BLOCK MUSEUM WINTER 2011 PROGRAMS

“Ribald Antiquity: Bodies, Statues and the Lust for Classicism in Thomas Rowlandson’s Art,” 5:30 p.m. Wednesday, March 2. English artist Rowlandson represents a strain of neoclassicism that reveled in the physical liberty (either in fact or imagination) associated with antiquity. Amelia Rauser, associate professor of art history at Franklin and Marshall College and a contributor to the Rowlandson exhibition catalogue, will discuss the eroticism of antique art that surfaces in Rowlandson’s oeuvre. Support for this program is provided by the Paul Mellon Centre for Studies in British Art and the Alice Kaplan Institute for the Humanities, Northwestern University.

 

Warnock Lecture Series, “Liner Notes for Lick Piece,” 4 p.m. Thursday, March 3. Fred Moten, associate professor of English at Duke University, will explore the relation between performance art and musical performance as enacted in the 1964 composition by Fluxus artist Benjamin Patterson’s “Lick Piece” and recent versions of “Carmen” and “Tristan and Isolde.” (Fluxus is an international network of 1960s artists, composers and designers noted for blending different artistic media and disciplines.) With some extended reference to Carolee Schneemann and Bertolt Brecht, this lecture will take its lead from Rebecca Schneider’s theory of “the explicit body in performance” to consider racial implications of this important feminist paradigm. The event is cosponsored by the Northwestern University department of art history. Admission is free.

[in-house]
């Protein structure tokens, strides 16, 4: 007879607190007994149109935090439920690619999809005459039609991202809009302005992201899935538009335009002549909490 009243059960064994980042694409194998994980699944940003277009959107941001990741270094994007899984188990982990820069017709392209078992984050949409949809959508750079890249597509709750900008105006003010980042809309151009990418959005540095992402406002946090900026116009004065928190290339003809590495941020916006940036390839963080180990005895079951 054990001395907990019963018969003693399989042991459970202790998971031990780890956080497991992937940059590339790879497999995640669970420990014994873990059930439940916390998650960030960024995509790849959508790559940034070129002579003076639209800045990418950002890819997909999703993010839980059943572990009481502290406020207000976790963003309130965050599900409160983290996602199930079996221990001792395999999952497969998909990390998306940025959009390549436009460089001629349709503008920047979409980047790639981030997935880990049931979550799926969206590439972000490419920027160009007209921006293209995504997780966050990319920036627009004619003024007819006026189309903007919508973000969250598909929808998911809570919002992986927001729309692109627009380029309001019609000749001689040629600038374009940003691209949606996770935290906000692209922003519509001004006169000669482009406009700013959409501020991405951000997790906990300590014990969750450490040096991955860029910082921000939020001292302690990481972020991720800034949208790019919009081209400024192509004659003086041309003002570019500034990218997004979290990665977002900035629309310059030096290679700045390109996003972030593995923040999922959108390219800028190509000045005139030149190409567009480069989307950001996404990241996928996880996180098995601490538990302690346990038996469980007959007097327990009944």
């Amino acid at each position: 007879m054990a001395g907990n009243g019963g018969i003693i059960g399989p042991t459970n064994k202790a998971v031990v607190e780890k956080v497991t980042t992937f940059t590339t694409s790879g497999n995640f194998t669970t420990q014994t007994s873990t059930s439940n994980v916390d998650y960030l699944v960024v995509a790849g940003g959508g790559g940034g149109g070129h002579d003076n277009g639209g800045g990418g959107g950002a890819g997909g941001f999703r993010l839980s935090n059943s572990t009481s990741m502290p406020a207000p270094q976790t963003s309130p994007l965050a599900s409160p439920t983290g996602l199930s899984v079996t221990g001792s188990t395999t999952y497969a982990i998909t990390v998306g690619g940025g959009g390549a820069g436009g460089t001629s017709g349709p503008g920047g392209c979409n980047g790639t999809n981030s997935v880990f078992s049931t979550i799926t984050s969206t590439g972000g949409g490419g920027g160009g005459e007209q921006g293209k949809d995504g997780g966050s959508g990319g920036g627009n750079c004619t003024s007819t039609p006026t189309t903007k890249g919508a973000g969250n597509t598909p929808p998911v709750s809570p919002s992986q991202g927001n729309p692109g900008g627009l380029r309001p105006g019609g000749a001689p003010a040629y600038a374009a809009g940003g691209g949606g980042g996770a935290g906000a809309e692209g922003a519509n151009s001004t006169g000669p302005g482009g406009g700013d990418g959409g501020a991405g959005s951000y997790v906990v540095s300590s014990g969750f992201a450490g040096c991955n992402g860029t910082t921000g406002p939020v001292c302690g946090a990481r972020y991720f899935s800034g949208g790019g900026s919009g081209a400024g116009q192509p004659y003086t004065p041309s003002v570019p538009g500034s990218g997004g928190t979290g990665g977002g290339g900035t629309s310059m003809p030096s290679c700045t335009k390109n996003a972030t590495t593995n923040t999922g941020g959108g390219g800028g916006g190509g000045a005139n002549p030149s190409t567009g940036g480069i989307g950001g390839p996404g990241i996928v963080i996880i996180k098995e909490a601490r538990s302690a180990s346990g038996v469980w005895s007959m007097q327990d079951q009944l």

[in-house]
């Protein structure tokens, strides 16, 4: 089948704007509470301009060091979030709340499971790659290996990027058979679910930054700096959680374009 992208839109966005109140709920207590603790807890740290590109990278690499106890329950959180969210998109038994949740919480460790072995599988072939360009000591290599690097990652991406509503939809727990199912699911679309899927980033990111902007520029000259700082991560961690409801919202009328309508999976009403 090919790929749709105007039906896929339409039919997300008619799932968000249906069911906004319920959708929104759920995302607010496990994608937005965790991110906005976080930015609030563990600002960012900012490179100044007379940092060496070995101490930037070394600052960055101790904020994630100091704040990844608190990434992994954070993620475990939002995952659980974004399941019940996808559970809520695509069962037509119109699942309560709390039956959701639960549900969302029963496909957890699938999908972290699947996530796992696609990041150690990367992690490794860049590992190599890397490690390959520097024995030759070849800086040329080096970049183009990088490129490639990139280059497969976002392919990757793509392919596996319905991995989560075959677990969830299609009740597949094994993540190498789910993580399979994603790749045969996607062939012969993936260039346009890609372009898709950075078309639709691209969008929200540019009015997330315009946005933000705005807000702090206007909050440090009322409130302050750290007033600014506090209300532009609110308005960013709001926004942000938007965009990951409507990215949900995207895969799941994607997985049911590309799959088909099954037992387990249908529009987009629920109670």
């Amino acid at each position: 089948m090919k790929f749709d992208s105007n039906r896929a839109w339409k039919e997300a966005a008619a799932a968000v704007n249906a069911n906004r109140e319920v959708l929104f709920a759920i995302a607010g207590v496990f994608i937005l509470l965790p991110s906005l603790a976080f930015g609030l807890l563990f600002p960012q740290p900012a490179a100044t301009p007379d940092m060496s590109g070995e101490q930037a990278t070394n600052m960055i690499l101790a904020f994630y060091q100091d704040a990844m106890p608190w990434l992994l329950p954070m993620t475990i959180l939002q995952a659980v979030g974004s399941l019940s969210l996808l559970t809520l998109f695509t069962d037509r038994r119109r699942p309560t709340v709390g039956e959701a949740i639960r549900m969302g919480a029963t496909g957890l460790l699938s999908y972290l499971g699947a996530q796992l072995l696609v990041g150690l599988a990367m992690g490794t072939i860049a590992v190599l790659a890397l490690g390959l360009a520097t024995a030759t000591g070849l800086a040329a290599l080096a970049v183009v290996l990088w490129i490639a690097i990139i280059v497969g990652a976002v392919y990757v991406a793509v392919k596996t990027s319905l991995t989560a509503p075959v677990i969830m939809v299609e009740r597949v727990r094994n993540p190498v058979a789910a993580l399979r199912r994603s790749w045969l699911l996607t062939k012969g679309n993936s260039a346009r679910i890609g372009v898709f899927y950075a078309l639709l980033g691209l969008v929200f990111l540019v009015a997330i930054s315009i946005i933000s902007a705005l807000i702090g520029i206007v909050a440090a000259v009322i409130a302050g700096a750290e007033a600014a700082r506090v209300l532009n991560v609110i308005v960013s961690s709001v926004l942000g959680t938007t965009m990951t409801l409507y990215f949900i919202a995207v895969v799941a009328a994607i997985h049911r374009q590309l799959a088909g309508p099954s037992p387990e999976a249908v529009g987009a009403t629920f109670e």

“Building the Block: A Benefit in River North,” 6 to 8:30 p.m. Thursday, March 10, 230 West Superior St., Chicago. A special evening of art, drinks and hors d’oeuvres to benefit the Mary and Leigh Block Museum of Art, this event will display and put up for sale art works in seven galleries within one River North building in Chicago. Tickets are $125 per person. A portion of all sales will support the Block Museum. To view featured artwork, visit http://www.blockmuseum.northwestern.edu/benefit/im/. Reservations should be made by Friday, March 4. E-mail h-hilken@northwestern.edu or call (847) 491-7969 for reservations.

BLOCK SCULPTURE GARDEN

The Sculpture Garden of Northwestern’s Mary and Leigh Block Museum of Art constitutes one of the most significant groupings of modern sculpture in the region. In 1987, Leigh Block, one of the museum’s inaugural donors and a preeminent collector of modern art, bequested a large group of outdoor bronze sculptures to the museum. These pieces formed the core of the collection, which now features monumental sculptures by some of the 20th century’s most renowned European and American sculptors, including Barbara Hepworth, Jacques Lipchitz and Henry Moore.